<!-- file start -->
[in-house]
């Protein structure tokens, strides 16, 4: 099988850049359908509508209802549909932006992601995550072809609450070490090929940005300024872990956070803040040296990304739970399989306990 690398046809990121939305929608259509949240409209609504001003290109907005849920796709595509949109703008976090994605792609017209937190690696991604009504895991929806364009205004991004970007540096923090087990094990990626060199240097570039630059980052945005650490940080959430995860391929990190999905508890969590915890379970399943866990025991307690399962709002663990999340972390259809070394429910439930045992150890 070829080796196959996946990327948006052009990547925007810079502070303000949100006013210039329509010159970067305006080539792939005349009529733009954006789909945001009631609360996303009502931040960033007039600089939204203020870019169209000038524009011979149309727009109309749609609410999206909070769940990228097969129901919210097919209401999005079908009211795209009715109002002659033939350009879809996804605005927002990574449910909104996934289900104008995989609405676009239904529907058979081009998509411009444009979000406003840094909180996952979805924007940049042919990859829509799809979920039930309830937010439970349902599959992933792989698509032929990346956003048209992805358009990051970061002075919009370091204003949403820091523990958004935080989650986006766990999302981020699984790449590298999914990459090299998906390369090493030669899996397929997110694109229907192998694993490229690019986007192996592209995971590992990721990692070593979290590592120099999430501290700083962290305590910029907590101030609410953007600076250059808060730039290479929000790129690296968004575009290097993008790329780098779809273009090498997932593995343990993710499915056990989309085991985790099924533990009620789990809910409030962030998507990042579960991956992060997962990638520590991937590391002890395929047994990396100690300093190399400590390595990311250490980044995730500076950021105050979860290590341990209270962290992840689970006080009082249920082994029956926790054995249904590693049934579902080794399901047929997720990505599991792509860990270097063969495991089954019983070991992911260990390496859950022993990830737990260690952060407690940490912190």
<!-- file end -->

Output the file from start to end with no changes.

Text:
[in-house]
């Protein structure tokens, strides 16, 4: 099988850049359908509508209802549909932006992601995550072809609450070490090929940005300024872990956070803040040296990304739970399989306990 690398046809990121939305929608259509949240409209609504001003290109907005849920796709595509949109703008976090994605792609017209937190690696991604009504895991929806364009205004991004970007540096923090087990094990990626060199240097570039630059980052945005650490940080959430995860391929990190999905508890969590915890379970399943866990025991307690399962709002663990999340972390259809070394429910439930045992150890 070829080796196959996946990327948006052009990547925007810079502070303000949100006013210039329509010159970067305006080539792939005349009529733009954006789909945001009631609360996303009502931040960033007039600089939204203020870019169209000038524009011979149309727009109309749609609410999206909070769940990228097969129901919210097919209401999005079908009211795209009715109002002659033939350009879809996804605005927002990574449910909104996934289900104008995989609405676009239904529907058979081009998509411009444009979000406003840094909180996952979805924007940049042919990859829509799809979920039930309830937010439970349902599959992933792989698509032929990346956003048209992805358009990051970061002075919009370091204003949403820091523990958004935080989650986006766990999302981020699984790449590298999914990459090299998906390369090493030669899996397929997110694109229907192998694993490229690019986007192996592209995971590992990721990692070593979290590592120099999430501290700083962290305590910029907590101030609410953007600076250059808060730039290479929000790129690296968004575009290097993008790329780098779809273009090498997932593995343990993710499915056990989309085991985790099924533990009620789990809910409030962030998507990042579960991956992060997962990638520590991937590391002890395929047994990396100690300093190399400590390595990311250490980044995730500076950021105050979860290590341990209270962290992840689970006080009082249920082994029956926790054995249904590693049934579902080794399901047929997720990505599991792509860990270097063969495991089954019983070991992911260990390496859950022993990830737990260690952060407690940490912190």